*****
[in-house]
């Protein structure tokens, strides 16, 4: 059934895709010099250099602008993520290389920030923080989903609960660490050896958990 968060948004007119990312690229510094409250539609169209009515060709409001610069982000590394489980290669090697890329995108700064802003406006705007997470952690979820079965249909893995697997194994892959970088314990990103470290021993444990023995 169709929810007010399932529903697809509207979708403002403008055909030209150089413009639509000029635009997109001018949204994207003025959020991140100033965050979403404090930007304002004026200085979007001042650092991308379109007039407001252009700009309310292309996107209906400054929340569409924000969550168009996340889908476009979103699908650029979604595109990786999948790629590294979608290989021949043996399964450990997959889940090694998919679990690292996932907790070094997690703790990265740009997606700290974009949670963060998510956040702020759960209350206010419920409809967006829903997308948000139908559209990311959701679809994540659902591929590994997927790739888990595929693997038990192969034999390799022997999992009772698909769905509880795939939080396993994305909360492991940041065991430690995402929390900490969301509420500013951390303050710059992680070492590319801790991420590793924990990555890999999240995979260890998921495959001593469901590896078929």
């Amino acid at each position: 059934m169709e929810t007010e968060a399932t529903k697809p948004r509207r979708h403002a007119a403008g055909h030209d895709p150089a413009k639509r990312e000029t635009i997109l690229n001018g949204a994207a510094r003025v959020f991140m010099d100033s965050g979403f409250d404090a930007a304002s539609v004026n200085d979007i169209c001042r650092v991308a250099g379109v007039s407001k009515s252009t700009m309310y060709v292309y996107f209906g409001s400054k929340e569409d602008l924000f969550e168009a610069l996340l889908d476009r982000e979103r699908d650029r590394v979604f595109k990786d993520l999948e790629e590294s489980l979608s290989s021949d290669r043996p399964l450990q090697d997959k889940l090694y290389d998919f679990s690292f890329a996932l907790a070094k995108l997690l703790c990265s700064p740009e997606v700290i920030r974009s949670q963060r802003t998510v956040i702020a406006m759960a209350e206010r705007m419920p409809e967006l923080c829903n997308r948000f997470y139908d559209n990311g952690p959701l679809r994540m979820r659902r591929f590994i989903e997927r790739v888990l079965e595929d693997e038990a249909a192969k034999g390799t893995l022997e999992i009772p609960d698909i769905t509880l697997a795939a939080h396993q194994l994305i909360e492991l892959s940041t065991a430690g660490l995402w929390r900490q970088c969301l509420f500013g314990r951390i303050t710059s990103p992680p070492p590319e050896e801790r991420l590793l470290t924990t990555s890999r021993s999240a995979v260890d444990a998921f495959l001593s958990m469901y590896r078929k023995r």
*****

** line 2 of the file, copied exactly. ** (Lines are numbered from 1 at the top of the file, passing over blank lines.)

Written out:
């Protein structure tokens, strides 16, 4: 059934895709010099250099602008993520290389920030923080989903609960660490050896958990 968060948004007119990312690229510094409250539609169209009515060709409001610069982000590394489980290669090697890329995108700064802003406006705007997470952690979820079965249909893995697997194994892959970088314990990103470290021993444990023995 169709929810007010399932529903697809509207979708403002403008055909030209150089413009639509000029635009997109001018949204994207003025959020991140100033965050979403404090930007304002004026200085979007001042650092991308379109007039407001252009700009309310292309996107209906400054929340569409924000969550168009996340889908476009979103699908650029979604595109990786999948790629590294979608290989021949043996399964450990997959889940090694998919679990690292996932907790070094997690703790990265740009997606700290974009949670963060998510956040702020759960209350206010419920409809967006829903997308948000139908559209990311959701679809994540659902591929590994997927790739888990595929693997038990192969034999390799022997999992009772698909769905509880795939939080396993994305909360492991940041065991430690995402929390900490969301509420500013951390303050710059992680070492590319801790991420590793924990990555890999999240995979260890998921495959001593469901590896078929």